2016-11-17 / Front Page

Finally a frost; will snow follow?

By Amy Hubbell
Of The Enterprise staff

Putting off those end-of-season chores?

Procrastinate no more. Northern Michigan could be in for a little winter this weekend, on the heels of near-record high temperatures today and Friday.

But, oh, what a fall it’s been. All that warm weather extended the fall cleanup season and was reflected in sales at Northport Ace Hardware.

“People moved up projects they had pushed off until spring,” store manager Joe Grajek said. “They figured ‘The weather is beautiful. I might as well get it done now.’”

Grajek said the warmth has impacted the sale of insecticides and mice-deterrent materials.

“I even sold fly strips a few days ago,” he said.

Insects will face tough sledding this weekend.

“You’ll see a spring-like temperatures for the remainder of the work week,” National Weather Service (NWS) meteorologist Jeff Zoltowsky said. “Things will change drastically Saturday with temperatures closer to 40 and dropping throughout the day.”

And with cold temperatures comes the possibility of precipitation in the frozen form — snow showers. However, the chance for snow is less likely on the Leelanau Peninsula than inland counties due to the tempering effect provided by the warm waters of Lake Michigan.

“Leelanau has a little less chance (of snow) than other, more inland locations,” Zoltowsky said. “If there is snow, it’s likely to be sloppier with less accumulation.”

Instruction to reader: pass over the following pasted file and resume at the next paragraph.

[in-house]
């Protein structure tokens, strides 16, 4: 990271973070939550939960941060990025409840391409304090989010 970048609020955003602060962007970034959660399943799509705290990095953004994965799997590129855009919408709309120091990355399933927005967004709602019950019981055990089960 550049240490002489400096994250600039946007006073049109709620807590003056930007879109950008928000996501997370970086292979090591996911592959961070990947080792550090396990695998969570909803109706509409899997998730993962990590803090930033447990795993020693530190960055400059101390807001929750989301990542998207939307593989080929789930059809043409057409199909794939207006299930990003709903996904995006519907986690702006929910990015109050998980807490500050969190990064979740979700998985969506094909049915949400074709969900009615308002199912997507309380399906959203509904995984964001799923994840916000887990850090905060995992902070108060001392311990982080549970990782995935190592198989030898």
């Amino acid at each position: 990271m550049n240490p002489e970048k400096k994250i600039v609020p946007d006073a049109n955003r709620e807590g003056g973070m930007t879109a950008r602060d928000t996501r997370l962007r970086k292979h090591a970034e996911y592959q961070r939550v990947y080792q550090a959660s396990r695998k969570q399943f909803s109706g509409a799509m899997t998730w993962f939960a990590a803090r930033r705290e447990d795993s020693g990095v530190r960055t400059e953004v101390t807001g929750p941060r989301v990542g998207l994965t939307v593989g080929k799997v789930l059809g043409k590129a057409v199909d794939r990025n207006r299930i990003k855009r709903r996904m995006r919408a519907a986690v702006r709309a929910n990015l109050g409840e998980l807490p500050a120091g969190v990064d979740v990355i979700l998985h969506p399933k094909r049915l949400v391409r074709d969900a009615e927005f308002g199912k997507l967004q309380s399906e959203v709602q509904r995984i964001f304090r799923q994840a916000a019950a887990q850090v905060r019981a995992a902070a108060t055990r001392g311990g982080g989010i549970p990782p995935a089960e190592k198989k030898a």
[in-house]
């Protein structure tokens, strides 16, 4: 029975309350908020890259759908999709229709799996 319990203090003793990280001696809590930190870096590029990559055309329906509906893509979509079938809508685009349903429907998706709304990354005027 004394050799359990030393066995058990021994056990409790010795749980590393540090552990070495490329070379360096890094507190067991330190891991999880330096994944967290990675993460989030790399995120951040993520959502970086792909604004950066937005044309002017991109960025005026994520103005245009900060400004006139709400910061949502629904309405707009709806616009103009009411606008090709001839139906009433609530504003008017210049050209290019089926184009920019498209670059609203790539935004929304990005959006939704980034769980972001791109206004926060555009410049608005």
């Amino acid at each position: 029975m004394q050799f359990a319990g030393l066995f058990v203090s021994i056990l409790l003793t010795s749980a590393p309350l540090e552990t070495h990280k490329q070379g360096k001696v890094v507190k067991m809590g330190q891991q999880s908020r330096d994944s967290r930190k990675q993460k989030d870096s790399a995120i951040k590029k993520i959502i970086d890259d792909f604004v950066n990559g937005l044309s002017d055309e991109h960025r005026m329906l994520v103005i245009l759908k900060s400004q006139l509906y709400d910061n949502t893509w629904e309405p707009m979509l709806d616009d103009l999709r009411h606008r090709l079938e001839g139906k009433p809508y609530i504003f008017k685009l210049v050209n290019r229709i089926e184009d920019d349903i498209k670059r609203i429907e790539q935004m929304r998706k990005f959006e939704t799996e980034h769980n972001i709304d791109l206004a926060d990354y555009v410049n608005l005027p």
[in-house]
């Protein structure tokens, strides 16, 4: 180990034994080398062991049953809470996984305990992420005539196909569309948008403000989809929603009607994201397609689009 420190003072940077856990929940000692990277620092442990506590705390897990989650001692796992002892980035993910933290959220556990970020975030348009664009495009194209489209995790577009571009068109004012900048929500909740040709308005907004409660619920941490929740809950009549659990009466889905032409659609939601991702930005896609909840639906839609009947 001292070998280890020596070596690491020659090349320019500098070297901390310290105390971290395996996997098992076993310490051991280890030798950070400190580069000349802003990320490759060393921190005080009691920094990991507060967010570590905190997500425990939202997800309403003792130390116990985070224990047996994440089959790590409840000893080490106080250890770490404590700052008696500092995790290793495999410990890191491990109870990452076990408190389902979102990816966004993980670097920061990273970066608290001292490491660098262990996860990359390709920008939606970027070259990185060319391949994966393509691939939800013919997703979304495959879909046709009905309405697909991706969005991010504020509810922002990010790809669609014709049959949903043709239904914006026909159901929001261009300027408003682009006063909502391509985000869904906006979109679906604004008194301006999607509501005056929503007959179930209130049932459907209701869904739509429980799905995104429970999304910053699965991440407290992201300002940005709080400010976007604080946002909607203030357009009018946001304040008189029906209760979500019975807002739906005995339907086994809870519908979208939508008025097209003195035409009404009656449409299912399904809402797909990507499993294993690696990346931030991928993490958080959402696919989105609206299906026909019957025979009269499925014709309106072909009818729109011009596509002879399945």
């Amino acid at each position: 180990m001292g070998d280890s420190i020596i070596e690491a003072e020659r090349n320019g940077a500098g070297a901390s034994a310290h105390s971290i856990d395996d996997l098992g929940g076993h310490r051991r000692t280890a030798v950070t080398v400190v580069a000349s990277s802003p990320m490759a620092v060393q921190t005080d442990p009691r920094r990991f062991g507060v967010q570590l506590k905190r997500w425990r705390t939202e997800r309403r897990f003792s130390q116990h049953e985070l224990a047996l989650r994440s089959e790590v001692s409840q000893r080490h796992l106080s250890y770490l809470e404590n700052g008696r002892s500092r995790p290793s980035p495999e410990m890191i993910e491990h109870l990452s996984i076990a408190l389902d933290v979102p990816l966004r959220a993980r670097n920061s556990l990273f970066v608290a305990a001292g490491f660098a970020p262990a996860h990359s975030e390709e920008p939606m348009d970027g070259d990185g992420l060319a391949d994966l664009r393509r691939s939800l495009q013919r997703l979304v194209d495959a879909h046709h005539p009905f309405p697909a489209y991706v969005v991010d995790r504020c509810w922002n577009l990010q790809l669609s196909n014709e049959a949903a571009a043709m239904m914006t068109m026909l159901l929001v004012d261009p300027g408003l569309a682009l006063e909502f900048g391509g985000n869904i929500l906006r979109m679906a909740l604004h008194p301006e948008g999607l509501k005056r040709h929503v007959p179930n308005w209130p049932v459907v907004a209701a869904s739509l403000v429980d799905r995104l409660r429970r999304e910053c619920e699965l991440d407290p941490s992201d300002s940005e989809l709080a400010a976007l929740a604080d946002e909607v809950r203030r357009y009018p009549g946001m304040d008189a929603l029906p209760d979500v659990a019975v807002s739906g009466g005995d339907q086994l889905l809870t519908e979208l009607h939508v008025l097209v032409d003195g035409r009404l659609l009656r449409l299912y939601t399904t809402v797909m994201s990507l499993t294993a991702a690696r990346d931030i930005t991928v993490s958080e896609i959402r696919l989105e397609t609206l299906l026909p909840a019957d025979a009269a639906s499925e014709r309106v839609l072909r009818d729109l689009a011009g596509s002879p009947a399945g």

Unseasonably warm weather stretched fall in Leelanau County well beyond its traditional calendar date.

It wasn’t until Friday that the first fall freeze was recorded in the county. Temps bottomed out at 24 degrees that morning at the NWS cooperative weather station in Maple City — the first hard frost of the season.

However, the frost wasn’t severe across the peninsula. Temperatures at the Northwest Michigan Horticultural Research Center in Bingham Township and the NWS site in Northport dropped only to 33 degrees — just a hair above freezing.

For perspective, last fall and early winter were considered mild with the first measurable snowfall waiting until close to Christmas. Still, by this time last year the mercury had dropped to 32 degrees or lower on eight separate occasions in Maple City.

The first frost in 2016 of 29 degrees was recorded Oct. 18 in Maple City, followed by lows of 31 on Oct. 26 and 30.

A week-long stretch of lows ranging from 27 to 32 were recorded Nov. 8-13, 2015, in Maple City. Still, temperatures for November 2015 came in 4.5 degrees higher than average.

Two weeks into this month, the average daily high at Maple City is 60.2 degrees — more than 11 degrees above “normal.”

A high of 71 degrees on Nov. 6 contributed to the weather anomaly.

With the delayed “first freeze,” the average low for the month to date is also skewed. The average low recorded in Maple City through Tuesday morning was 38.9 degrees, 5 degrees above normal.

The forecast calls for temperatures in the 50s and 60s through Friday. However, a shift to more seasonal weather is in order when temperatures struggle to reach 40 degrees Saturday and forecast to only hit the mid-30s on Sunday.

“We’ll have all our winter gear — shovels and heaters — out along with our Christmas items Friday,” Grajek, the hardware store manager said.

Return to top